Most of the times the diagnosis of daltonism is difficult. In many cases, it is unnoticed because the defect is only slight.
In severe cases – black and white vision – with nystagmus, on the contrary, the evidences of this defect appear quite early.
The most common form of daltonism is diagnosed through chromatic vision tests, of which the Ishihara’s Test and the Farnsworth’s 100 Hue Test are the most known. The Nagel’s Anomaloscope and the Holmgreen’s Wool Test are also used. More recently, other tests more sophisticated are employed, with the aid of computers and software specifically developed for studying the vision of colours, but they are only available in specialized centres.
The most used is the Ishihara’s Test, also known as pseudo isochromatic boards test: it consists in a sequence of cards with a miscellaneous background, composed of multiple chromatic tonalities, which include a number easily recognized by a normal person but not perceived by a colour-blind individual (Picture 4).
Picture 4: Examples of Ishihara cards.
The Farnsworth’s 100 Hue Test is also very used by ophthalmologists, but it is more difficult to apply and requires more cooperation. It consists in a series of coloured “discs” (Picture 5) with intermediate tonalities, which should be placed in correct sequence by the person carrying out the test. The results are presented in a diagram (Picture 6).
Picture 5: Farnsworth 100 Hue Test.
Picture 6: Graphic representation of chromatic defects with Farnsworth 100 Hue Test.
that daltonism is not really a disease but just a different way of seeing colours.
Nowadays, there are lenses that increase the contrast between colours. ColorMax lenses were developed to improve the discrimination of colours that seem identical, and they can help patients with difficulties in distinguishing green from red.
Except for severe cases of blindness, very rare, caused by the absence of all the cones, the prognosis is good. The disease is an alteration not progressive during lifetime, and most of the times it scarcely affects the patients’ life.
One of the difficulties of colour-blind individuals might be to recognize the colours of traffic lights, very important for safe driving. In general, the position of these signals allows any person to know which colour is lighted. In some cities, traffic lights are adapted for colour-blind drivers, with a white strip light beside the yellow light, thus differentiating the colour lighted below or above this luminous mark. The problem of railway traffic signals is not so simple, because their colours are inverted, sometimes generating confusion at level crossings. To avoid accidents, colour-blind persons should be aware of this fact.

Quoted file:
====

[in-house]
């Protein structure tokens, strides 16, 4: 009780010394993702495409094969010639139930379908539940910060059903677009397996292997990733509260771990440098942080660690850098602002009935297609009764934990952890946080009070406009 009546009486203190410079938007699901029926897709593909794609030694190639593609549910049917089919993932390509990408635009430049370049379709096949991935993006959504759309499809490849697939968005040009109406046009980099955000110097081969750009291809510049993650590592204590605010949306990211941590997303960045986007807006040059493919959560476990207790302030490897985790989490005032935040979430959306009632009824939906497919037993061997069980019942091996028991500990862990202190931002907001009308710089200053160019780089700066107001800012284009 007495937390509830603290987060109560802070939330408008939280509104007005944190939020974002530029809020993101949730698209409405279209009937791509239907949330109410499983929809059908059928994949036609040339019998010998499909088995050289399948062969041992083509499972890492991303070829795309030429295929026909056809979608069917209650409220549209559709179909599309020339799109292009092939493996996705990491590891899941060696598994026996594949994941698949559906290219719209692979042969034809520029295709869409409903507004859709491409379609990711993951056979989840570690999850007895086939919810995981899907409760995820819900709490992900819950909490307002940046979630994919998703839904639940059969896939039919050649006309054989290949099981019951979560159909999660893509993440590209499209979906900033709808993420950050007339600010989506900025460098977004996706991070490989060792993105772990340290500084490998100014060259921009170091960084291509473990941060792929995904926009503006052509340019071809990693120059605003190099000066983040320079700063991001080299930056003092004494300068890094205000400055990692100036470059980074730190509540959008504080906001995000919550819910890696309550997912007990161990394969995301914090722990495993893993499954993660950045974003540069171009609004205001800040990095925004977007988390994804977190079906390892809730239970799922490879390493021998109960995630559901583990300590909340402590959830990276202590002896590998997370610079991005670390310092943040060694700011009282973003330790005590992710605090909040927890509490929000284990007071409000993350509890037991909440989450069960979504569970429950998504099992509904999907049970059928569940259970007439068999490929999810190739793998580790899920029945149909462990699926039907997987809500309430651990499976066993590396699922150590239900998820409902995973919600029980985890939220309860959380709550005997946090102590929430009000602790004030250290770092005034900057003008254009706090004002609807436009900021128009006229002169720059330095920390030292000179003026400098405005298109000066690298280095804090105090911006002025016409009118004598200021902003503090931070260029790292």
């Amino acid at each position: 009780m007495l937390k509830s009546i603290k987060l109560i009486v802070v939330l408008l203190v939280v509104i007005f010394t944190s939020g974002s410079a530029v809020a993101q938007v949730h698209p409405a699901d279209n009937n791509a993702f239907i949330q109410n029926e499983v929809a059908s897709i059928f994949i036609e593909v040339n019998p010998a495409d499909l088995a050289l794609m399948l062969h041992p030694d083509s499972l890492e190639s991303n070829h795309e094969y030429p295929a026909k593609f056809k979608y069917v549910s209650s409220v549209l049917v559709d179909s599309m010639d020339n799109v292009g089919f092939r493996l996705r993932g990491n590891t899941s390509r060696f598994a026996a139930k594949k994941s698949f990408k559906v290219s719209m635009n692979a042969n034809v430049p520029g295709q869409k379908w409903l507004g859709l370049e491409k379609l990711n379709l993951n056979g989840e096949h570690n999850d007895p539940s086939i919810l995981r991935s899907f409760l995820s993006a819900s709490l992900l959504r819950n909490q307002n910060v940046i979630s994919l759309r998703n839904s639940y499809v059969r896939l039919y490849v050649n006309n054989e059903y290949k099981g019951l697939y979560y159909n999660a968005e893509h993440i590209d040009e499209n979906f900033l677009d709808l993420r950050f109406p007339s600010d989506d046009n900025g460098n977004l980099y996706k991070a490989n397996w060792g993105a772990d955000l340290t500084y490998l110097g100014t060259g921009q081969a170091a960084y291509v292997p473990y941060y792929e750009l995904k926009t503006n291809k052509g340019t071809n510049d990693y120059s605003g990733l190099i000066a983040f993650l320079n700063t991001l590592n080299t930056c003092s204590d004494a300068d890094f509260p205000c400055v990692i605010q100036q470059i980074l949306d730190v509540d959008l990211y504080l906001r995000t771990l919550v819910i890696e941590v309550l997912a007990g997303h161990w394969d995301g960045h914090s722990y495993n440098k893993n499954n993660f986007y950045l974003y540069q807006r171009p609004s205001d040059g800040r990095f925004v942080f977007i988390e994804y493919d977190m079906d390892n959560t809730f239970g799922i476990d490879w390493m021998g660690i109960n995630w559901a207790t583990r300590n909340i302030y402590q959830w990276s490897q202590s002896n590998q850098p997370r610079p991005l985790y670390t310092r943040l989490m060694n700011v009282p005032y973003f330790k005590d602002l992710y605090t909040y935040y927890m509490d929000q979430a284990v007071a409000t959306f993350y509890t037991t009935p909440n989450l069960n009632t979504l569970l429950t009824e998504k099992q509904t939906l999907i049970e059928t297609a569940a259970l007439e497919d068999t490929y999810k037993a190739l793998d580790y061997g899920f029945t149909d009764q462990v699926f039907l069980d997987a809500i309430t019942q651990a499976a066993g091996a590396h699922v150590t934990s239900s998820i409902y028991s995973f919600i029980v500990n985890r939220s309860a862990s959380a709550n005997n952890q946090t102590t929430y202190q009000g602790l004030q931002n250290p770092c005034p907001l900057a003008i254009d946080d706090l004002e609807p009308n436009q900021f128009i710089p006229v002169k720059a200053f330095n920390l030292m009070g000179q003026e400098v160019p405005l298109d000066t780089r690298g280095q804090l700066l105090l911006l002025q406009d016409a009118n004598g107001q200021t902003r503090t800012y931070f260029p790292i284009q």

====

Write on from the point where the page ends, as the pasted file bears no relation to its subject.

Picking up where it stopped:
Curiously, in specific situations, colour-blind individuals can even have some advantages over normal persons. Because their night vision can be better than that of a normal person, in situations of war, colour-blind individuals sometimes distinguish more easily camouflages concealed in the woods. This capacity was used in the Vietnam War and the Second World War to detect enemies during combat.
Nowadays a new problem has arisen for colour-blind persons from the use of Internet.
In fact, some sites have chromatic characteristics that create them visualizing difficulties.
Finally, a reference should be made to very rare cases of non-genetic chromatic defects, which may appear only during adolescence or adulthood, due to the use of certain drugs such as chloroquine, ethyl and methyl alcohol, and argon laser treatments. Unlike daltonism, these situations may become more severe with time if their cause is not eliminated.
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